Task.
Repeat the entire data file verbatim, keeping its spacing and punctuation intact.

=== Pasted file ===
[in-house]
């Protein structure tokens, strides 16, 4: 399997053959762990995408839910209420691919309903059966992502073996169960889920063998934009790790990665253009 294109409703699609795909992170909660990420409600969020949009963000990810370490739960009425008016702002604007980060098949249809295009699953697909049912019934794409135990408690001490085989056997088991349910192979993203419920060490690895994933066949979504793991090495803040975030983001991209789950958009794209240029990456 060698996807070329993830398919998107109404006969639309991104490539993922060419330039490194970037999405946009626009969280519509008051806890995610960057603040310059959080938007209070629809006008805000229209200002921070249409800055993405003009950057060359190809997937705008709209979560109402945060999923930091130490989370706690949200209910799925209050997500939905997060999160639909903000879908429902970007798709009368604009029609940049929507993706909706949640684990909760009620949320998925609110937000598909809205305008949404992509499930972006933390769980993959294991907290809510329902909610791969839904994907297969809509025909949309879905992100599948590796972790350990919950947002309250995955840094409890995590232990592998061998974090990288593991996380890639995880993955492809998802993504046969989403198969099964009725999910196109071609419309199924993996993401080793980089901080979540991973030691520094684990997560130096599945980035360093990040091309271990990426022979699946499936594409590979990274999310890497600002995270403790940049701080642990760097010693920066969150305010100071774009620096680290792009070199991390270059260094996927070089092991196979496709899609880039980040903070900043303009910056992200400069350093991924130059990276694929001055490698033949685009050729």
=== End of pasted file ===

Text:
[in-house]
């Protein structure tokens, strides 16, 4: 399997053959762990995408839910209420691919309903059966992502073996169960889920063998934009790790990665253009 294109409703699609795909992170909660990420409600969020949009963000990810370490739960009425008016702002604007980060098949249809295009699953697909049912019934794409135990408690001490085989056997088991349910192979993203419920060490690895994933066949979504793991090495803040975030983001991209789950958009794209240029990456 060698996807070329993830398919998107109404006969639309991104490539993922060419330039490194970037999405946009626009969280519509008051806890995610960057603040310059959080938007209070629809006008805000229209200002921070249409800055993405003009950057060359190809997937705008709209979560109402945060999923930091130490989370706690949200209910799925209050997500939905997060999160639909903000879908429902970007798709009368604009029609940049929507993706909706949640684990909760009620949320998925609110937000598909809205305008949404992509499930972006933390769980993959294991907290809510329902909610791969839904994907297969809509025909949309879905992100599948590796972790350990919950947002309250995955840094409890995590232990592998061998974090990288593991996380890639995880993955492809998802993504046969989403198969099964009725999910196109071609419309199924993996993401080793980089901080979540991973030691520094684990997560130096599945980035360093990040091309271990990426022979699946499936594409590979990274999310890497600002995270403790940049701080642990760097010693920066969150305010100071774009620096680290792009070199991390270059260094996927070089092991196979496709899609880039980040903070900043303009910056992200400069350093991924130059990276694929001055490698033949685009050729």